The Connecticut supreme court has dealt a blow to gun manufacturers by ruling that victims of the 2012 Sandy Hook school shooting could go to trial against Remington Arms, on the grounds that the gun company irresponsibly marketed the gun used in the shooting to high-risk individuals.
“The families are grateful that our state’s supreme court has rejected the gun industry’s bid for complete immunity, not only from the consequences of their reckless conduct but also from the truth-seeking discovery process,” Josh Koskoff, one of the lawyers representing the Sandy Hook families, said.
“The families’ goal has always been to shed light on Remington’s calculated and profit-driven strategy to expand the AR-15 market and court high-risk users, all at the expense of Americans’ safety,” Koskoff added. “Today’s decision is a critical step toward achieving that goal.”
The lawsuit, which was brought by the families of nine children killed in the shooting in Newtown, argued that Remington’s marketing of its AR-15 Bushmaster rifle ran afoul of Connecticut’s state trade law by irresponsibly targeting young, high-risk males with militaristic marketing and product placement in first-person shooter games.
The key question the court had to rule on was whether an individual who does not have a business relationship with the defendant can sue for unfair trade practices.
“The people suing here have no business relationship with Remington,” said Timothy Lytton, a law professor at Georgia State University.
“They never bought a firearm. They never were involved in any transaction. Remington is unaware of them. There is no contract between them. These are shooting victims.”
The court ruled that people who are injured by unfair trade practices – in this case a firearm manufacturer’s marketing strategy – can sue.
Weapons manufacturers are the only companies in the US that are not able to be sued for the deaths and injuries their products cause.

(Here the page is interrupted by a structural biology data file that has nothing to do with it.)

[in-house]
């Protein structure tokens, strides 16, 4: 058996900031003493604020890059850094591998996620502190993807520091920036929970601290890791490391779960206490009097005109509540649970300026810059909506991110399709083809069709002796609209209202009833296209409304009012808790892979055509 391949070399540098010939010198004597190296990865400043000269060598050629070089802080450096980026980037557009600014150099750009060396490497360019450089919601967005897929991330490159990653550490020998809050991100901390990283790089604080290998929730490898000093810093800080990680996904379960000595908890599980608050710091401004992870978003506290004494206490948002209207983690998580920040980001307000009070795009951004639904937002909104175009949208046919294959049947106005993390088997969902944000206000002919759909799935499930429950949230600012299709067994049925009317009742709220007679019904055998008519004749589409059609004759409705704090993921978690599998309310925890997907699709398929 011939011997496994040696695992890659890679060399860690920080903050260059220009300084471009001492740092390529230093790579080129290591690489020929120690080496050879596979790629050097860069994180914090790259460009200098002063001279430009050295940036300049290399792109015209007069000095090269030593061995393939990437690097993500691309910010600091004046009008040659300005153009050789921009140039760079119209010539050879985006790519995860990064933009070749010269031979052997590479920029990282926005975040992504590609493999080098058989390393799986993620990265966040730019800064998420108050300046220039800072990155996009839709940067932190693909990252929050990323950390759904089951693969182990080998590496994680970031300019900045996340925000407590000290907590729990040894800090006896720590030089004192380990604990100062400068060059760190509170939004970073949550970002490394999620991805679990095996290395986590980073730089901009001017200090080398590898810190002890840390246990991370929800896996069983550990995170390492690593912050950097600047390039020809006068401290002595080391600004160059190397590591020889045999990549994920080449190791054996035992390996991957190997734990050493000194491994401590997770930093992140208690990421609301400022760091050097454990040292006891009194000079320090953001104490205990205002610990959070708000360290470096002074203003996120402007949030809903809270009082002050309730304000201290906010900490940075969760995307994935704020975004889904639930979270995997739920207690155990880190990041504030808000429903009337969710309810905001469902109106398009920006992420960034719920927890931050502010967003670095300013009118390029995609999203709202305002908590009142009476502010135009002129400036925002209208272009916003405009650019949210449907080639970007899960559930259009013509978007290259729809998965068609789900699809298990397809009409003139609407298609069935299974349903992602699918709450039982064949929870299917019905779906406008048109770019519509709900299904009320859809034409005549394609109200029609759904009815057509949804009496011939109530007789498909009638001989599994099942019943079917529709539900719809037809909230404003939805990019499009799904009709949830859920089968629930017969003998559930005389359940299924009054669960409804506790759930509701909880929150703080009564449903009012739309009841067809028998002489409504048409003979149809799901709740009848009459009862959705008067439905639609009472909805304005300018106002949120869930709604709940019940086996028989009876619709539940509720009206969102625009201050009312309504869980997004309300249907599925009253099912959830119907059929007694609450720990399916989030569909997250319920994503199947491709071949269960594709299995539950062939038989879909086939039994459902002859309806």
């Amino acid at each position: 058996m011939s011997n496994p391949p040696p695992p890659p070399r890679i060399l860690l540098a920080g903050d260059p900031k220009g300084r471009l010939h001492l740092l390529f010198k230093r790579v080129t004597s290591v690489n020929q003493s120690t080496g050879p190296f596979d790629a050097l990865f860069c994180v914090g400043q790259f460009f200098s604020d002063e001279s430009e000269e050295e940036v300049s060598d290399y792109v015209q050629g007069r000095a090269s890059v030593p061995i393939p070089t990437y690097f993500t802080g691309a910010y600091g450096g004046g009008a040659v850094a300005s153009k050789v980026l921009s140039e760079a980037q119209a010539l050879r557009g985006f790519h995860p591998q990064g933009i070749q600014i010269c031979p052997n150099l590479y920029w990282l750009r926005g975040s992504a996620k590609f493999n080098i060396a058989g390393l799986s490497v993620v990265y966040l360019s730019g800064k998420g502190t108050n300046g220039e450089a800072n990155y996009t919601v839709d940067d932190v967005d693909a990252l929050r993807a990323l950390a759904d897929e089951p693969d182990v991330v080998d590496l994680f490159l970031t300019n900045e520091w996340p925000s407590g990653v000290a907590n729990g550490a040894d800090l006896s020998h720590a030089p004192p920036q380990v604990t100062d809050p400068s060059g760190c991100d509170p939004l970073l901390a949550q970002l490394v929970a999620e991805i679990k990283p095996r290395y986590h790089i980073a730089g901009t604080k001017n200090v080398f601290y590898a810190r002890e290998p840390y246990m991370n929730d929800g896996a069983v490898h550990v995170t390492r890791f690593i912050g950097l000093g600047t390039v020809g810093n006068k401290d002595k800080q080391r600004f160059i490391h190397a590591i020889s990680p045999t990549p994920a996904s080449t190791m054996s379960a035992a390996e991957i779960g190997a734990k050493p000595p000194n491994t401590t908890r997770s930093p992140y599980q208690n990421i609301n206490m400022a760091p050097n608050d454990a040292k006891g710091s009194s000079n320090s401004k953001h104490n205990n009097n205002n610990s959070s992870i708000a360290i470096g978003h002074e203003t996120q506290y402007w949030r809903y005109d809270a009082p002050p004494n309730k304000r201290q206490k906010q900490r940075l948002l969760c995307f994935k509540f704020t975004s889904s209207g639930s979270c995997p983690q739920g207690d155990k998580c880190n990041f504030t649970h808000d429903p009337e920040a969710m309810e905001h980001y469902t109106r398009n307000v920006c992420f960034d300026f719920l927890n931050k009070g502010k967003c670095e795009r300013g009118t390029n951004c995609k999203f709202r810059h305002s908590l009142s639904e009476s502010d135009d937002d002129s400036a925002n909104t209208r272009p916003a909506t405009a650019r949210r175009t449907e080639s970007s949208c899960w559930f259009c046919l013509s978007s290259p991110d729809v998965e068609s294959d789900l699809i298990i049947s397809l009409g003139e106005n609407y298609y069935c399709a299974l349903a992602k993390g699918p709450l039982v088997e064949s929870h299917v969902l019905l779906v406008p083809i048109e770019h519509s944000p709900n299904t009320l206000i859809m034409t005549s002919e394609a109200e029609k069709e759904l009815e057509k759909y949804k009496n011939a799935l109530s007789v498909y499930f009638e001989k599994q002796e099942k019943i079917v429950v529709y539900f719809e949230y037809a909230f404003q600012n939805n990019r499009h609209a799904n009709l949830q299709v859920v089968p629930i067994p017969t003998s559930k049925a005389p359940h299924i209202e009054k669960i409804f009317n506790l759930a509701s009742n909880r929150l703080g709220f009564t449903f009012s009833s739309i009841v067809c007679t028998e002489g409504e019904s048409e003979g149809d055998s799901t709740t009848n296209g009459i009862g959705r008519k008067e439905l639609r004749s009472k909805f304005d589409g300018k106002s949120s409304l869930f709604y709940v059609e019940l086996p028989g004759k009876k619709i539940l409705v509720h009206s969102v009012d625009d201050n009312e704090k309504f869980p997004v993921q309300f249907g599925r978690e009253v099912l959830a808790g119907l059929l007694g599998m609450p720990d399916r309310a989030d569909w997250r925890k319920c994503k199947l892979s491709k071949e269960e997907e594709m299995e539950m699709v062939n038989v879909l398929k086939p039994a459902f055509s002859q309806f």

In the 1990s and mid-2000s, more than 30 municipalities around the country sued gun manufacturers to try to hold them accountable for profiting from gun manufacturing and sales while wilfully ignoring gun violence caused by the criminal gun market.
Most of those cases were thrown out and none of the lawsuits succeeded in court – in part over fears frivolous lawsuits would harm gun manufacturers and small business owners.
Aided by lobbying efforts from the NRA, Congress passed the Protection of Lawful Commerce in Arms Act (PLCAA) in 2005, which shielded gun companies and dealers from liability lawsuits. Gun companies can still be sued for defective products, for breaking gun sales laws and for “negligent entrustment” – or for selling a firearm to people who would clearly misuse them.
The act effectively suppressed gun violence victims’ ability to pursue legal action against gunmakers.
The Sandy Hook plaintiffs have taken up the negligent entrustment exception in the PLCAA by arguing that Remington was careless when it marketed the AR-15 style gun that was used in the shooting. The case was first filed in state court and moved to federal district court, then back to state court, where a judge dismissed the case, citing PLCAA immunity. The families appealed to the Connecticut supreme court to reverse the decisionand allow the case to go to trial by jury.
“PLCAA was specifically designed to shut down this litigation,” Lytton said, noting that both the gun industry and Congress did not want gun manufacturers to face continuous legal pressure from victims.
The decision paves the way for future lawsuits of a similar ilk. First filed in 2014, it spent years ping-ponging through the lower courts before appealing to the Connecticut supreme court last year.
“The larger implications of this are that the Connecticut supreme court has just blown a giant hole in the PLCAA and in federal immunity for firearms manufacturers,” Lytton said.
Lytton said the supreme court would be likely to take up the case. He said: “What we’re talking about here is the interpretation of a federal statute and that falls squarely in the jurisdiction of the supreme court.
“There is no issue that’s hotter than gun violence in the United States.”
The ruling could also shift the gun violence debate spotlight away from retailers, criminal misuse and the NRA, and on to manufacturers.
“This case is likely to strengthen that effort regardless of what the supreme court does, to focus attention on the gun designs and marketing practices of manufacturers. That’s going to be a shift in terms of the primary front of the gun control debate,” Lytton concluded.